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Freedom of Information Act: scalpel or just a sharp knife?
  1. Simon P Hammond1,
  2. Jane L Cross2,
  3. Fiona M Poland2,
  4. Martyn Patel3,
  5. Bridget Penhale2,
  6. Toby O Smith2,
  7. Chris Fox1
  1. 1Faculty of Medicine and Health Sciences, Department of Clinical Psychology, Norwich Medical School, University of East Anglia, Norwich Research Park, Norwich, UK
  2. 2Faculty of Medicine and Health Sciences, School of Health Sciences, University of East Anglia, Norwich Research Park, Norwich, UK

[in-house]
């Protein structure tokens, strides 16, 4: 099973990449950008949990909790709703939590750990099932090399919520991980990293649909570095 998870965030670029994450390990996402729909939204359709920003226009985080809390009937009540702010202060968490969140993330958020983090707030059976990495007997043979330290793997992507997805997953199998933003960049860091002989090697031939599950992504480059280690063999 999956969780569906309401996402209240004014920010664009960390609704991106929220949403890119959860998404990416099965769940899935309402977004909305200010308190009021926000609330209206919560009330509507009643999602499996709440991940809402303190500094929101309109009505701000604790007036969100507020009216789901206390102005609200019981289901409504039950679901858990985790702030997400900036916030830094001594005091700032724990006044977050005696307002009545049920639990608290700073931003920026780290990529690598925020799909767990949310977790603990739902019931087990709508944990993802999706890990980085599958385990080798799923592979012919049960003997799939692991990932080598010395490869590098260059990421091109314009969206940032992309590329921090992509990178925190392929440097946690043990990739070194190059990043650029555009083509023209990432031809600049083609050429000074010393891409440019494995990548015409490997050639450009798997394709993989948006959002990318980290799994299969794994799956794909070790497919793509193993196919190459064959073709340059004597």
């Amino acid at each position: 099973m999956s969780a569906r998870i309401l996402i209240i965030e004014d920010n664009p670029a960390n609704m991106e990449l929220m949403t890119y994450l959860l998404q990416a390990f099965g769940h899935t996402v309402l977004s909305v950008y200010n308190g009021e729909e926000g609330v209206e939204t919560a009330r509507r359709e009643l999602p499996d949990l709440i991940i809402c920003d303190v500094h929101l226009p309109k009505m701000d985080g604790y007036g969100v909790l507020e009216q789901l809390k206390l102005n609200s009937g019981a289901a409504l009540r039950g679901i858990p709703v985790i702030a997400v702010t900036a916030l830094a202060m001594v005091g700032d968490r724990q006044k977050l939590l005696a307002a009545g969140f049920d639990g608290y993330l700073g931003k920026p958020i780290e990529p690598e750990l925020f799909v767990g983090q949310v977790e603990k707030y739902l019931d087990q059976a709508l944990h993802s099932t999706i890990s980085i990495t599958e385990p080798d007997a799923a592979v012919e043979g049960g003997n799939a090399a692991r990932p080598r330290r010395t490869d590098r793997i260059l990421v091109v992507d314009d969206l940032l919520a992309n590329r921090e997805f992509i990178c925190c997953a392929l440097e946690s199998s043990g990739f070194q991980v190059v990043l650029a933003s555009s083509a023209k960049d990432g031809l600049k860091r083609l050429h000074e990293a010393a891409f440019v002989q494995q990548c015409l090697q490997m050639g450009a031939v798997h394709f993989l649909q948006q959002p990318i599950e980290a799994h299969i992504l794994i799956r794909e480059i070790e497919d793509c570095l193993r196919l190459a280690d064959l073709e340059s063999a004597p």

3. 3Older Peoples Medicine Department, Norfolk and Norwich University Hospitals NHS Foundation Trust, Norwich, UK
  1. Correspondence to Dr Simon P Hammond, Department of Clinical Psychology, Norwich Medical School, Faculty of Medicine and Health Sciences, University of East Anglia, Norwich Research Park, Norwich NR4 7TJ, UK; S.Hammond{at}uea.ac.uk

Abstract

The concluding statement of the Burns Commission, established to evaluate whether changes are needed to the Freedom of Information Act (FOIA), ruled no major legislative changes were required. As such Freedom of Information (FOI) legislation still enables anyone to obtain information from public authorities. In this brief report article we explore arguments regarding FOI as an instrument for healthcare research using an international research programme as a case study.

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